Overlay
Markets

Parky's quick take: 15 May 2023

What’s the latest with currencies and FX markets this week? Neil Parker, FX Market Strategist, shares his views.

Last week’s Bank of England decision and UK data shows there are few good choices for the central bank

This article might be called ‘Week Ahead’, but last week’s BoE (Bank of England) decision, press conference and updated projections, merit some comment here first. The decision was expected, with the Bank Rate rising to 4.5% from 4.25%. The vote was expected also, with the committee splitting 7-2 in favour of the move, with only Dhingra and Tenreyro voting for no change in interest rates. However, while the BoE gave a somewhat hawkish commentary during the press conference about the risks of persistent inflation, its forecasts continued a theme of recent Monetary Policy Reports in predicting a persistent undershoot of inflation versus target from 18 months onwards. The markets didn’t like what they heard with the GBP selling off against the USD and EUR, a move that persisted into Friday after weaker than expected monthly GDP (Gross Domestic Product) figures.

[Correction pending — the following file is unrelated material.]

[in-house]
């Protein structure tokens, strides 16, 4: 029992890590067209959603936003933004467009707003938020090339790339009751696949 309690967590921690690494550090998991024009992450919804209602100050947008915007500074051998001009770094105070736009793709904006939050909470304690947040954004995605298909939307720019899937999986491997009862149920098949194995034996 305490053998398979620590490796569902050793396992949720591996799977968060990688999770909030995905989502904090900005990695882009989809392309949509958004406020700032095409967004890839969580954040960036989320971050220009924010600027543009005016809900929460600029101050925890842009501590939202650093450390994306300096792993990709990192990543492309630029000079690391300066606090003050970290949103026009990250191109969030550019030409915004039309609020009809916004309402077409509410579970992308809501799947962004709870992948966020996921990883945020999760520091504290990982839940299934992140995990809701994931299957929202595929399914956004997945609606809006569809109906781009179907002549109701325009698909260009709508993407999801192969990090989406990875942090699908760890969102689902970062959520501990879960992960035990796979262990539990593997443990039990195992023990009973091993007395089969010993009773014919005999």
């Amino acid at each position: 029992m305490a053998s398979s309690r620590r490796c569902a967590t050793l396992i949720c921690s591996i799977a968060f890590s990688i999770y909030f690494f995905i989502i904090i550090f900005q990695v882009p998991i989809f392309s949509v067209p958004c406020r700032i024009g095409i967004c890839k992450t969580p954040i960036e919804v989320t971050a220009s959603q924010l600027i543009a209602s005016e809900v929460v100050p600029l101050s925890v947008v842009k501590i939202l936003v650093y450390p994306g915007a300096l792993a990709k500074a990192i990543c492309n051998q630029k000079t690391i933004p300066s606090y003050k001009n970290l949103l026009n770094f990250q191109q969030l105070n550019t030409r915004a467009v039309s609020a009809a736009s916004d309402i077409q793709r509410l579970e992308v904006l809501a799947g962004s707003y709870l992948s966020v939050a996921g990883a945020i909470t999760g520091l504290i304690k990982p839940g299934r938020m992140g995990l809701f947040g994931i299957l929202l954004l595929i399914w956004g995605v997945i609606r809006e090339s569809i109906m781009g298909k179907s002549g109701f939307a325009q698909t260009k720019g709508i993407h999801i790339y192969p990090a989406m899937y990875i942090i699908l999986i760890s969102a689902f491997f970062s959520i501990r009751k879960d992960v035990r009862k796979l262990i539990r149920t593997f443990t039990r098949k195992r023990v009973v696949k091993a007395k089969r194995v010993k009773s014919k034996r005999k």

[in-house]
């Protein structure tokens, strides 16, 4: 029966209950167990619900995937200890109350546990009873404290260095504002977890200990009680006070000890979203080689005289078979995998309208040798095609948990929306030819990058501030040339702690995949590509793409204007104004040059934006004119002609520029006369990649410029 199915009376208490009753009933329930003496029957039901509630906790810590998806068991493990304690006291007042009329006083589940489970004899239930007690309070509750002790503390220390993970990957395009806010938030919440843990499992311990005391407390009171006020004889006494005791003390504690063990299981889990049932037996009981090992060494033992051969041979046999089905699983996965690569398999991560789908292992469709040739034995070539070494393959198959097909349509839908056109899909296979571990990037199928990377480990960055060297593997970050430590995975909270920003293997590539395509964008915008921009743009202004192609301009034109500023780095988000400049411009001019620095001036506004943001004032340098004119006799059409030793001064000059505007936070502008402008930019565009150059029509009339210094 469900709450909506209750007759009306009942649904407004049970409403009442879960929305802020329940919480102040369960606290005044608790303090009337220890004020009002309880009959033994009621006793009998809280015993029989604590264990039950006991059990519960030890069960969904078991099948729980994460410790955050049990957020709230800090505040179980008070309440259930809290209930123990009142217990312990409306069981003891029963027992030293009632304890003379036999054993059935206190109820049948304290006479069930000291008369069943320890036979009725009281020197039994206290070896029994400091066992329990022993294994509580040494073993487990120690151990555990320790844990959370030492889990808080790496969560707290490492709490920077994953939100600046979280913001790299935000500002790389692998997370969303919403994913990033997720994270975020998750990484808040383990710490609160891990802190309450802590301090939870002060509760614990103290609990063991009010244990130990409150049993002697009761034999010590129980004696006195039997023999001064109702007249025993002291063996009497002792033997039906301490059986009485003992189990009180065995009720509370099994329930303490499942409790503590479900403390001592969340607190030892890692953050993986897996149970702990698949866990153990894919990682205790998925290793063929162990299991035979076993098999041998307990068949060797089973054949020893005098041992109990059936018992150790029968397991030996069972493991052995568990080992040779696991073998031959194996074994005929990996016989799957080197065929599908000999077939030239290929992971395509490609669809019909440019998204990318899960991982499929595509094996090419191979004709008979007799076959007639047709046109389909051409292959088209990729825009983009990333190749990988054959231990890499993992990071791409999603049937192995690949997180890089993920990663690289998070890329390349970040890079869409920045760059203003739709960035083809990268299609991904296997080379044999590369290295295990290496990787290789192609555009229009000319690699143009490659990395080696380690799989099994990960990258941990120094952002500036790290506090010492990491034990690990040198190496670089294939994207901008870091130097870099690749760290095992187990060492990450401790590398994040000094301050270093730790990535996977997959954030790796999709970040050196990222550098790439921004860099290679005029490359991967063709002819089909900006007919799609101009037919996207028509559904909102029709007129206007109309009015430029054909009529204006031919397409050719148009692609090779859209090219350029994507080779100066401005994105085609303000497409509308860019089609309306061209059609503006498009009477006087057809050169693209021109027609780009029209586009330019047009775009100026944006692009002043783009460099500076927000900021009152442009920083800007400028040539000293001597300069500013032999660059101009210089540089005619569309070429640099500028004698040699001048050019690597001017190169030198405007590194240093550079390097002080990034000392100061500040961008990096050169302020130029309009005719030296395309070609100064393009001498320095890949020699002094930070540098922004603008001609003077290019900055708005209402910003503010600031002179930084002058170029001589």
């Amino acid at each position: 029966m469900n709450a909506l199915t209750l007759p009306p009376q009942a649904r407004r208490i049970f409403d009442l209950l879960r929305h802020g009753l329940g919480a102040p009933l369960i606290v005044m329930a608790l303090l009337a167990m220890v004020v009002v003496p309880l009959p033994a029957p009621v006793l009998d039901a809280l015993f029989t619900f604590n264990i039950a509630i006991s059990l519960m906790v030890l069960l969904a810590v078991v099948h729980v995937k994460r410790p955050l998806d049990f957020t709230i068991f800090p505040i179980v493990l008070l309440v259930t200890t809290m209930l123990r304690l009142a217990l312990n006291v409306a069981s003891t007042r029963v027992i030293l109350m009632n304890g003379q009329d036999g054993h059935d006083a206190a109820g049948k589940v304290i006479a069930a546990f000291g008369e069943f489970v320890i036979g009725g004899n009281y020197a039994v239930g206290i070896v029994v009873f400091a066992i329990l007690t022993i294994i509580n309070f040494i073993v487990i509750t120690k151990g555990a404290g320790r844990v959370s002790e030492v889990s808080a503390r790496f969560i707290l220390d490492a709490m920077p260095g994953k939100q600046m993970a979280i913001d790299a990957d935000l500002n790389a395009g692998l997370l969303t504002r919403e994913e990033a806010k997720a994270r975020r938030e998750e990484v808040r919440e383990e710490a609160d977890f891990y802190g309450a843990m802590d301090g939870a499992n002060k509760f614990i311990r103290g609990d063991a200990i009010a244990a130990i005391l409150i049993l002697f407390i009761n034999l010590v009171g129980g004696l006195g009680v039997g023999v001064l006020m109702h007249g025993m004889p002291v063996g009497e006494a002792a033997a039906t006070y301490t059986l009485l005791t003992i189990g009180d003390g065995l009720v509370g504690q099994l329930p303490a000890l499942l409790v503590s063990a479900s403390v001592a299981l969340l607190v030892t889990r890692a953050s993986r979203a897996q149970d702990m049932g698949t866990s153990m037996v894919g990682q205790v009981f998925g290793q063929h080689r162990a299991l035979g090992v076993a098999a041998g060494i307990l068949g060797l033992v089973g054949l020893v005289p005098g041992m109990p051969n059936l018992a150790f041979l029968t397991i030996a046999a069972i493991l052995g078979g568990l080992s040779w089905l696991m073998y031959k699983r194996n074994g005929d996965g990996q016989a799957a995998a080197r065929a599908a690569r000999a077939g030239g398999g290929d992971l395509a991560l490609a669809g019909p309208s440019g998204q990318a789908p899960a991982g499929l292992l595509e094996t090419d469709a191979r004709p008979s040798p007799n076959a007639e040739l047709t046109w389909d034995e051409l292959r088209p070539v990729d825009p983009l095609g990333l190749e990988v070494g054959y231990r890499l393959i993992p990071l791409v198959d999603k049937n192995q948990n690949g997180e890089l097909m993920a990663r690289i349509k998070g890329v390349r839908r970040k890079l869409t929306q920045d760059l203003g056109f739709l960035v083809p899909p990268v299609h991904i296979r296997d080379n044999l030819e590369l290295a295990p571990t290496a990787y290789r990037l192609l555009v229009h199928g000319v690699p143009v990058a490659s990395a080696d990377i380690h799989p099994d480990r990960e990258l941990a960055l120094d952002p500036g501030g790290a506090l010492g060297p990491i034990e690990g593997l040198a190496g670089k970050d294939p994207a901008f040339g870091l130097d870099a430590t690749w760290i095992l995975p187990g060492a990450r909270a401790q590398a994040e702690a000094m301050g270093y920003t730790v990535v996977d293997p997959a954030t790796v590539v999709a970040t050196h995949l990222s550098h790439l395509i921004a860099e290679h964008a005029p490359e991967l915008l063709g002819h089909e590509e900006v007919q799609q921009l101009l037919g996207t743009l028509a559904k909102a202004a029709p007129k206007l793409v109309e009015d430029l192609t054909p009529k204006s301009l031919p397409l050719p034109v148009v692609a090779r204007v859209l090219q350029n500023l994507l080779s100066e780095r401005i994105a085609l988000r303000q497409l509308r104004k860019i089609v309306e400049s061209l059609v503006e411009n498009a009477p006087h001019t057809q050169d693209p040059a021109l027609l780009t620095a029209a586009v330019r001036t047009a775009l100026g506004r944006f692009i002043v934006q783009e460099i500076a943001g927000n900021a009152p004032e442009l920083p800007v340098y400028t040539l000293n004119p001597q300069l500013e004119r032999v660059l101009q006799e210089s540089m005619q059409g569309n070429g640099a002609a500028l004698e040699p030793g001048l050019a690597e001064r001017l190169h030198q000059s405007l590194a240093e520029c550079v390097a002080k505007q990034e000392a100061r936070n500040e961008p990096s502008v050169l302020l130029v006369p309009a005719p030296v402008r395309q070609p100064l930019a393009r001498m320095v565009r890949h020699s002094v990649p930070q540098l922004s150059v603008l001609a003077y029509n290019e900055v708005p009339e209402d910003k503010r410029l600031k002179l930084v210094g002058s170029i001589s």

For this week, we’ve already seen a much weaker-than-expected March Euroland industrial production release, but an upgrade to the EU Commission’s forecasts for 2023 and 2024 in Euro-Zone growth and inflation. Later this week, the UK labour market data for March/April and the German May ZEW* survey are due for release. Then US April retail sales, industrial production and housing data, and the leading index are all due.

The figures from the UK, Euroland and US may all point to a slowing of economic momentum, but the markets might react more negatively to this news from Euroland than the other economies, as there is more priced in, in terms of additional interest rate hikes in Euroland than elsewhere.